Sue Lawrence and Gail StewartTwo unsung local heroes with combined experience spanning almost 800 football matches will be back playing an important role at St. James' Park this Saturday when Newcastle United host West Ham United in their first home fixture of the 2013/14 Barclays Premier League season.

Newcastle United Foundation's Sue Lawrence and Gail Stewart, who are among the longest serving members of staff at the stadium, will once again be ensuring the Magpies remain on the front foot on the field as part of a role which has seen them supervise 9,000 ball boys and girls since 1995.

The duo will also be welcoming back a familiar face in former Toon striker and current Hammers frontman Andy Carroll, who is amongst an illustrious cast of former St. James' Park ball boys - including Newcastle defender Steven Taylor - who are now carving out careers as professional footballers.

Sue, a primary school teacher at Emmaville Primary School in Gateshead, began supervising ball boys in October 1995. Her first ever game saw Kevin Keegan's Newcastle United defeat Roy Evans' Liverpool 2-1 on 4th November 1995; a victory which contributed to 11 consecutive home league wins at the start of the 95/96 campaign.

She has now worked at 450 games, including all Newcastle United home games, plus Euro 96 and Olympic Games matches last year - and has seen 16 different Magpies managers come and go.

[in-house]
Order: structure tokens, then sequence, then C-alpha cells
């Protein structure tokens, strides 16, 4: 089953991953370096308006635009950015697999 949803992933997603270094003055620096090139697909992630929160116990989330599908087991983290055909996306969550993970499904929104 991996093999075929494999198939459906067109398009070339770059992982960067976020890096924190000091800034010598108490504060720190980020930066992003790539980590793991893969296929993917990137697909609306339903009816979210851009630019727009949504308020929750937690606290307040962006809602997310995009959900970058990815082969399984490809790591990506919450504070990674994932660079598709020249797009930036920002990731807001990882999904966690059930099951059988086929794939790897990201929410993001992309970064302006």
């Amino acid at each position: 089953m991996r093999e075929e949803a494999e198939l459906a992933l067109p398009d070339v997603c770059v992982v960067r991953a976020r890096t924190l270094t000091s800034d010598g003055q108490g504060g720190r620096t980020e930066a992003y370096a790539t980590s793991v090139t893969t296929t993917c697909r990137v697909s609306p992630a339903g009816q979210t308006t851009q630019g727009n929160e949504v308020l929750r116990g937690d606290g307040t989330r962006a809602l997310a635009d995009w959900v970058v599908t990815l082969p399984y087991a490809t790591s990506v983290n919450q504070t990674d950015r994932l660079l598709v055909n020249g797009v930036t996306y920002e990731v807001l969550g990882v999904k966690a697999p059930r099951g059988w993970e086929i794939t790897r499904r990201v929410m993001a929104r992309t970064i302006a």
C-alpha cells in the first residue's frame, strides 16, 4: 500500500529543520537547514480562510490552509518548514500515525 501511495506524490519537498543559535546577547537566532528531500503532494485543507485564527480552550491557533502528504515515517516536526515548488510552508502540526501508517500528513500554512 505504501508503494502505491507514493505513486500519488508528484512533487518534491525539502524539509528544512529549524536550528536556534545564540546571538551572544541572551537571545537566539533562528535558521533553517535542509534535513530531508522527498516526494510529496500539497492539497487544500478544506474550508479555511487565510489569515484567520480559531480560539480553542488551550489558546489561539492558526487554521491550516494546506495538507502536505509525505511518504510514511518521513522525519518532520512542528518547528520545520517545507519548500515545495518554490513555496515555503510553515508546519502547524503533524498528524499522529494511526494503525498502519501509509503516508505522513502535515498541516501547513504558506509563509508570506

Gail, a primary school teacher at Broadway East Primary School in Newcastle, first took charge of the ball boys and girls on 14th July 2001 as Sir Bobby Robson's Newcastle United recorded a 1-0 UEFA Intertoto Cup win over Belgian side Lokeren. She has now worked at 336 games.

Sue said: "I absolutely love doing the job. The excitement of meeting the players and being involved in a big club and everything that goes on behind the scenes is fantastic.

"I really enjoy being a part of something exciting, and seeing the thrill that the children get out of being a ball boy or girl, leading the teams out at St James Park.'

Gail said: "This has got to be one of the best jobs in the world, making dreams come true for children who get the opportunity to get up close to their footballing heroes.

"All of the players go out of their way to come and chat to us before a game. When Andy Carroll moved clubs he made a point on his return to St. James' Park to come and say hello. Sue and I always feel a sense of pride when we see them so we're looking forward to seeing Andy again on Saturday."

Ball boys and girls are chosen from hundreds of children who participate in the Newcastle United Foundation's many school and community programmes throughout the year, as well as nominations from local junior football clubs via the Northumberland FA.

To find out more about the Newcastle United Foundation and how it is working with young people and families across the region, please visit